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This article was published 12/6/2011 (3657 days ago), so information in it may no longer be current.
The biggest health-care building ever built in the province boasts an award-winning design that's not only more neighbourhood-friendly, but could help lead to the eventual commercialization of a made-in-Manitoba building technology.
Construction hasn't even begun yet on the $150-million-plus, 300,000-square-foot Women's and Newborn Hospital and it's already won a 2010 Award of Excellence from Canadian Architecture Magazine.
The five-storey building's eye-popping exterior features include a curtain wall with a picture of an elm-tree canopy digitally printed on the glass, shingle-styled zinc cladding, "playfully angled" support columns and a fabric-formed concrete canopy and landscape planters at the front entranceway.
"The design intent was to make the hospital more sympathetic to the residential area it neighbours with," said Doug Corbett, design principal with the lead architecture firm on the project -- Smith Carter Architects and Engineers Inc. "I call it socially responsible architecture."
Construction is expected to get underway this summer, with completion in the fall of 2014.
Because of its size, Corbett said residents on Elgin Avenue were worried their homes would be dwarfed by the massive L-shaped facility, which will be built on Sherbrook Street between William Avenue and Elgin.
To address those concerns, the architects came up with a building design that incorporates materials or designs that relate to the existing scale, texture and character of the neighbourhood. The glass wall curtain wall mimics the stately elm trees in the neighbourhood, and the design on the zinc cladding is a nod to the shingle accent walls found on some of the nearby homes.
The Elgin side of the building will also be set 4.5 metres back from the sidewalk, with a tapered facade to preserve sunlight and reduce the scale of the building.
To further enhance the "human scale" of the building, the architects have added a sculptured concrete canopy and sculptured landscape planters at the front entranceway. They'll be made using a construction technique called fabric-forming, which was developed by researchers at the University of Manitoba's Centre for Architectural Structures and Technology (CAST).
The technique, with which the centre has been experimenting for more than a decade, has already been used in a handful of projects outside of Manitoba. It was also used to make the distinctive support columns at the front of the Manitoba Theatre for Young People building at The Forks.
Corbett and CAST director Mark West get downright poetic when describing the curved, rippling, and bulging geometric shapes that can be achieved when fabric-forming is used for things like concrete support columns, planters and curtain walls.
"They're drop-dead beautiful," West said during a recent visit to the CAST research facility on the U of M campus. "They're deep, natural symmetries."
And Corbett tosses in terms like "elegant" and "sensual" to describe the shapes, saying they give people a new appreciation for the potential beauty of concrete as a building material.
West, who teaches architecture at the U of M, said the technique has already captured the attention of some of the world's leading architects and engineers. This week, he's flying to England to meet architect Norm Foster of Foster & Partners.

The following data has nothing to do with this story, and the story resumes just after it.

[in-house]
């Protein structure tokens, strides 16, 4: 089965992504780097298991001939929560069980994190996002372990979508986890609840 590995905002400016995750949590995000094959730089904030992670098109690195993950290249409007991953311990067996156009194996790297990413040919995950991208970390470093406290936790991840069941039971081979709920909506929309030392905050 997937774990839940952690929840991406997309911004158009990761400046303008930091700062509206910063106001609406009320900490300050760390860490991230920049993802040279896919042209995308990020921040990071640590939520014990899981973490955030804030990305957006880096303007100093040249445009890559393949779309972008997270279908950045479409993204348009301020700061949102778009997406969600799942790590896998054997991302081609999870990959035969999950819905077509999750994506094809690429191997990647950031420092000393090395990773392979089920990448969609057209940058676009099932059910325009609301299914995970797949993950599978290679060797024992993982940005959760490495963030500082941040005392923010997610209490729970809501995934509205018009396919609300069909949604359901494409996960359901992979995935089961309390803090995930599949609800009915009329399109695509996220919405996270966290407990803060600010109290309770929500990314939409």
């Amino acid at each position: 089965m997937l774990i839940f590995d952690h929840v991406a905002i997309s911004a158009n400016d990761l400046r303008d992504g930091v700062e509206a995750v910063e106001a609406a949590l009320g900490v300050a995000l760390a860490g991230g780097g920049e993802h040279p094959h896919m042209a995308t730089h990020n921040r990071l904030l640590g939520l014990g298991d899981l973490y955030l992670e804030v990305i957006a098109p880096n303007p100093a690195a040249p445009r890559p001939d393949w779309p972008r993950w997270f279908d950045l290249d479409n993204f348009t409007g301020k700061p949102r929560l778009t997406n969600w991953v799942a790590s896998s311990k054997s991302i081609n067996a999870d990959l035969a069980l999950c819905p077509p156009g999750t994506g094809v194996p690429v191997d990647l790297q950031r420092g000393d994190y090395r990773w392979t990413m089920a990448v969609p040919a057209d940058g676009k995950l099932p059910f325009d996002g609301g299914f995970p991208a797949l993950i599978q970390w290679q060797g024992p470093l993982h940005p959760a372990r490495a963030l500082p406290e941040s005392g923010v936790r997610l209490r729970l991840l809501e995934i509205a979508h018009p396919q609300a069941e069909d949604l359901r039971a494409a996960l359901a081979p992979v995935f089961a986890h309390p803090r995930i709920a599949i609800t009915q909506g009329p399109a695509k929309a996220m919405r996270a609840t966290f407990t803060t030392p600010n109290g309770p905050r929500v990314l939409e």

"It's like being called to see the prince," he said, adding he's also got meetings lined up with some prominent U.S. architects.
European engineers are also interested in the technique because it takes a lot less concrete and steel rebar to make a fabric-formed concrete beam than a conventional, rectangular-shaped one.
"They think they can save 30 per cent on the concrete and 40 per cent on the steel," he said.
Lafarge Canada's precast division will manufacture the canopy and support beams for the new hospital, using CAST's fabric forms. General manager Peter Schuster said if the technique works, Lafarge will look at using it to produce other building components.
"It's an architectural feature and a structure at the same time," he said.
The planters will be built by Barkman Concrete. Although Lafarge has been working with CAST for years, this is Barkman's first project with the centre.
Product development specialist Cal Schellenberg said if the technique works well for planters, Barkman will look at using it to make other custom-designed landscaping products, such as outdoor benches and retaining walls. They could be sold to landscaping firms and possibly even homeowners.
"It allows you to do shapes that are really not that feasible with any other mediums," Schellenberg said. "But it's one step at a time. First we have to learn how to well, and then take it from there."
Know of any newsworthy or interesting trends or developments in the local office, retail, or industrial real estate sectors? Let real estate reporter Murray McNeill know at the e-mail address below, or at 697-7254.
Here's how the fabric-forming technique works:
Instead of using a rigid form made of wood, steel or fibreglass, the wet concrete is poured into a form made from polypropylene fabric, which is similar to landscaping fabric.
Because is the fabric is flexible, the concrete will naturally form into a variety of esthetically pleasing geometric shapes that can curve, ripple or bulge. The fabric acts as a membrane and holds the concrete in place until it dries, after which it can be removed.
Instead of winding up with a solid, rectangular-shaped beam or pillar, you can end up with one that's curved or bulging. Or it can be thick in the middle (where most of the weight will be) and tapered at the ends.
The University of Manitoba's Centre for Architectural Structures and Technology (CAST) has also been experimenting with ideas such as Y-shaped support columns and concrete curtain walls that look like drapes.